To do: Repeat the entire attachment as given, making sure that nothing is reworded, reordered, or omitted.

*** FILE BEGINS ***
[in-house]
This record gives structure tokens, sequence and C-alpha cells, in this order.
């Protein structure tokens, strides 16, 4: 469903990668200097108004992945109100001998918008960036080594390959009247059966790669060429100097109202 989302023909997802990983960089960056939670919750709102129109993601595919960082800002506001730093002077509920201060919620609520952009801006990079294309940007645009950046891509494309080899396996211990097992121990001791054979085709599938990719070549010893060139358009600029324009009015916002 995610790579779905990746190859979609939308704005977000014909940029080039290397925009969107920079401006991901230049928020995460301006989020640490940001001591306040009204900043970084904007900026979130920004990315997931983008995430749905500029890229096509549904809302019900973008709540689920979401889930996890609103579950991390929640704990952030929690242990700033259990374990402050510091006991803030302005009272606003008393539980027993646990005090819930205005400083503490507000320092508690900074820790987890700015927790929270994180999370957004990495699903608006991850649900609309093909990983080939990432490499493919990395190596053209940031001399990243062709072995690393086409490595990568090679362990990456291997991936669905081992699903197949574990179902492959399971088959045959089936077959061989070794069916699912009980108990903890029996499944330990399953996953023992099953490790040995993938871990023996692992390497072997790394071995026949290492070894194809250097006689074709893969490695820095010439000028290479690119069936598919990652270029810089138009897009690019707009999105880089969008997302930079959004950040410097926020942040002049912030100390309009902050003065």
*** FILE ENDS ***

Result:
[in-house]
This record gives structure tokens, sequence and C-alpha cells, in this order.
């Protein structure tokens, strides 16, 4: 469903990668200097108004992945109100001998918008960036080594390959009247059966790669060429100097109202 989302023909997802990983960089960056939670919750709102129109993601595919960082800002506001730093002077509920201060919620609520952009801006990079294309940007645009950046891509494309080899396996211990097992121990001791054979085709599938990719070549010893060139358009600029324009009015916002 995610790579779905990746190859979609939308704005977000014909940029080039290397925009969107920079401006991901230049928020995460301006989020640490940001001591306040009204900043970084904007900026979130920004990315997931983008995430749905500029890229096509549904809302019900973008709540689920979401889930996890609103579950991390929640704990952030929690242990700033259990374990402050510091006991803030302005009272606003008393539980027993646990005090819930205005400083503490507000320092508690900074820790987890700015927790929270994180999370957004990495699903608006991850649900609309093909990983080939990432490499493919990395190596053209940031001399990243062709072995690393086409490595990568090679362990990456291997991936669905081992699903197949574990179902492959399971088959045959089936077959061989070794069916699912009980108990903890029996499944330990399953996953023992099953490790040995993938871990023996692992390497072997790394071995026949290492070894194809250097006689074709893969490695820095010439000028290479690119069936598919990652270029810089138009897009690019707009999105880089969008997302930079959004950040410097926020942040002049912030100390309009902050003065």